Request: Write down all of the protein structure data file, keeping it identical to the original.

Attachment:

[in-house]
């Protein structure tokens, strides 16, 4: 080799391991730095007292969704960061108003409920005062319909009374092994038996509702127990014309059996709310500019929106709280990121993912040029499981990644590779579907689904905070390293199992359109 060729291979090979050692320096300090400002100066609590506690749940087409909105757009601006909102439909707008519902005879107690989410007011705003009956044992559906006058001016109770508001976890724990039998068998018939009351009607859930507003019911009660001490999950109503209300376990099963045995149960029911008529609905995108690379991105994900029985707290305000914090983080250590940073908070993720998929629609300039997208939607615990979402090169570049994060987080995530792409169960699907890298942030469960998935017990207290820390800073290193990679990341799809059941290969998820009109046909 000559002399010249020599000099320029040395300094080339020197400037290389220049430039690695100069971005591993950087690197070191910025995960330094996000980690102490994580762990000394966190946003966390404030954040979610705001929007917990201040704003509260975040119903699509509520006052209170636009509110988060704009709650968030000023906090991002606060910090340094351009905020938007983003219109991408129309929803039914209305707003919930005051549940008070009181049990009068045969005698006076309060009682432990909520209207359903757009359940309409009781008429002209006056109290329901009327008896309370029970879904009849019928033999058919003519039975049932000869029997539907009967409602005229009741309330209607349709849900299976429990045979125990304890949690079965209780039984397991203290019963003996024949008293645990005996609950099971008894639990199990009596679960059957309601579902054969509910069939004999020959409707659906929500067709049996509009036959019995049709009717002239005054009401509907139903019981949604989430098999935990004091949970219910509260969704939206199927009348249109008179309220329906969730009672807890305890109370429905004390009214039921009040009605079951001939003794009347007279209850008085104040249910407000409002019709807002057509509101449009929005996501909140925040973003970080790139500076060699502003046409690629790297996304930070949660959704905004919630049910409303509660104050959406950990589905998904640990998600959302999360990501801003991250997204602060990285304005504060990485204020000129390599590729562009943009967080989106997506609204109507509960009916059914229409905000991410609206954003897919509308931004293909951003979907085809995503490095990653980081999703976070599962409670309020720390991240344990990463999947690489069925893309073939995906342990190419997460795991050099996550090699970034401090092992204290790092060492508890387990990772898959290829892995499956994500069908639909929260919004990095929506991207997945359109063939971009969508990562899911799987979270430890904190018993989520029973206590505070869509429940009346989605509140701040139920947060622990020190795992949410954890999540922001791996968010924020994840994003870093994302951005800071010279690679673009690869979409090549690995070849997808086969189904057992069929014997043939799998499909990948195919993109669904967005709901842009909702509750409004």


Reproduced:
[in-house]
């Protein structure tokens, strides 16, 4: 080799391991730095007292969704960061108003409920005062319909009374092994038996509702127990014309059996709310500019929106709280990121993912040029499981990644590779579907689904905070390293199992359109 060729291979090979050692320096300090400002100066609590506690749940087409909105757009601006909102439909707008519902005879107690989410007011705003009956044992559906006058001016109770508001976890724990039998068998018939009351009607859930507003019911009660001490999950109503209300376990099963045995149960029911008529609905995108690379991105994900029985707290305000914090983080250590940073908070993720998929629609300039997208939607615990979402090169570049994060987080995530792409169960699907890298942030469960998935017990207290820390800073290193990679990341799809059941290969998820009109046909 000559002399010249020599000099320029040395300094080339020197400037290389220049430039690695100069971005591993950087690197070191910025995960330094996000980690102490994580762990000394966190946003966390404030954040979610705001929007917990201040704003509260975040119903699509509520006052209170636009509110988060704009709650968030000023906090991002606060910090340094351009905020938007983003219109991408129309929803039914209305707003919930005051549940008070009181049990009068045969005698006076309060009682432990909520209207359903757009359940309409009781008429002209006056109290329901009327008896309370029970879904009849019928033999058919003519039975049932000869029997539907009967409602005229009741309330209607349709849900299976429990045979125990304890949690079965209780039984397991203290019963003996024949008293645990005996609950099971008894639990199990009596679960059957309601579902054969509910069939004999020959409707659906929500067709049996509009036959019995049709009717002239005054009401509907139903019981949604989430098999935990004091949970219910509260969704939206199927009348249109008179309220329906969730009672807890305890109370429905004390009214039921009040009605079951001939003794009347007279209850008085104040249910407000409002019709807002057509509101449009929005996501909140925040973003970080790139500076060699502003046409690629790297996304930070949660959704905004919630049910409303509660104050959406950990589905998904640990998600959302999360990501801003991250997204602060990285304005504060990485204020000129390599590729562009943009967080989106997506609204109507509960009916059914229409905000991410609206954003897919509308931004293909951003979907085809995503490095990653980081999703976070599962409670309020720390991240344990990463999947690489069925893309073939995906342990190419997460795991050099996550090699970034401090092992204290790092060492508890387990990772898959290829892995499956994500069908639909929260919004990095929506991207997945359109063939971009969508990562899911799987979270430890904190018993989520029973206590505070869509429940009346989605509140701040139920947060622990020190795992949410954890999540922001791996968010924020994840994003870093994302951005800071010279690679673009690869979409090549690995070849997808086969189904057992069929014997043939799998499909990948195919993109669904967005709901842009909702509750409004």